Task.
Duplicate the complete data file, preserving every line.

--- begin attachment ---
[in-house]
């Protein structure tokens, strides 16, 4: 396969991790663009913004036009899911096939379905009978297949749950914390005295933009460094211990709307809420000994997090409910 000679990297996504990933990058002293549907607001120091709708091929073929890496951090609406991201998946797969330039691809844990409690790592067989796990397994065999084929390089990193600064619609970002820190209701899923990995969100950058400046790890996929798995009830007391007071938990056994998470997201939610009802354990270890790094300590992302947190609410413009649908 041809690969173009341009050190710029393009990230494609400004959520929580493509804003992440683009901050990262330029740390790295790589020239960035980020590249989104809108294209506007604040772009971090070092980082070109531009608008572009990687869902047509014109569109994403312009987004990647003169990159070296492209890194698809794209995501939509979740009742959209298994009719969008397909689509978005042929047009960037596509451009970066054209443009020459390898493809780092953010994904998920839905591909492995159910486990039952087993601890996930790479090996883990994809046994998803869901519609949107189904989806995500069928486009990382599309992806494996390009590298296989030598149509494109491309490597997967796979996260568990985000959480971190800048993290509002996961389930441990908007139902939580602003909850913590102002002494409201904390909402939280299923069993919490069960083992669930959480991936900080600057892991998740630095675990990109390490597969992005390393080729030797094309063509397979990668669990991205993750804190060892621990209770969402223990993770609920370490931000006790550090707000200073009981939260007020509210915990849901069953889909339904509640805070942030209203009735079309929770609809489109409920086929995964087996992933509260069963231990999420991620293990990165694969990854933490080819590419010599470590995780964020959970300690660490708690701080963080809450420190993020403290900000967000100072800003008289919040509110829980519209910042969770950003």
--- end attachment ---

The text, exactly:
[in-house]
């Protein structure tokens, strides 16, 4: 396969991790663009913004036009899911096939379905009978297949749950914390005295933009460094211990709307809420000994997090409910 000679990297996504990933990058002293549907607001120091709708091929073929890496951090609406991201998946797969330039691809844990409690790592067989796990397994065999084929390089990193600064619609970002820190209701899923990995969100950058400046790890996929798995009830007391007071938990056994998470997201939610009802354990270890790094300590992302947190609410413009649908 041809690969173009341009050190710029393009990230494609400004959520929580493509804003992440683009901050990262330029740390790295790589020239960035980020590249989104809108294209506007604040772009971090070092980082070109531009608008572009990687869902047509014109569109994403312009987004990647003169990159070296492209890194698809794209995501939509979740009742959209298994009719969008397909689509978005042929047009960037596509451009970066054209443009020459390898493809780092953010994904998920839905591909492995159910486990039952087993601890996930790479090996883990994809046994998803869901519609949107189904989806995500069928486009990382599309992806494996390009590298296989030598149509494109491309490597997967796979996260568990985000959480971190800048993290509002996961389930441990908007139902939580602003909850913590102002002494409201904390909402939280299923069993919490069960083992669930959480991936900080600057892991998740630095675990990109390490597969992005390393080729030797094309063509397979990668669990991205993750804190060892621990209770969402223990993770609920370490931000006790550090707000200073009981939260007020509210915990849901069953889909339904509640805070942030209203009735079309929770609809489109409920086929995964087996992933509260069963231990999420991620293990990165694969990854933490080819590419010599470590995780964020959970300690660490708690701080963080809450420190993020403290900000967000100072800003008289919040509110829980519209910042969770950003």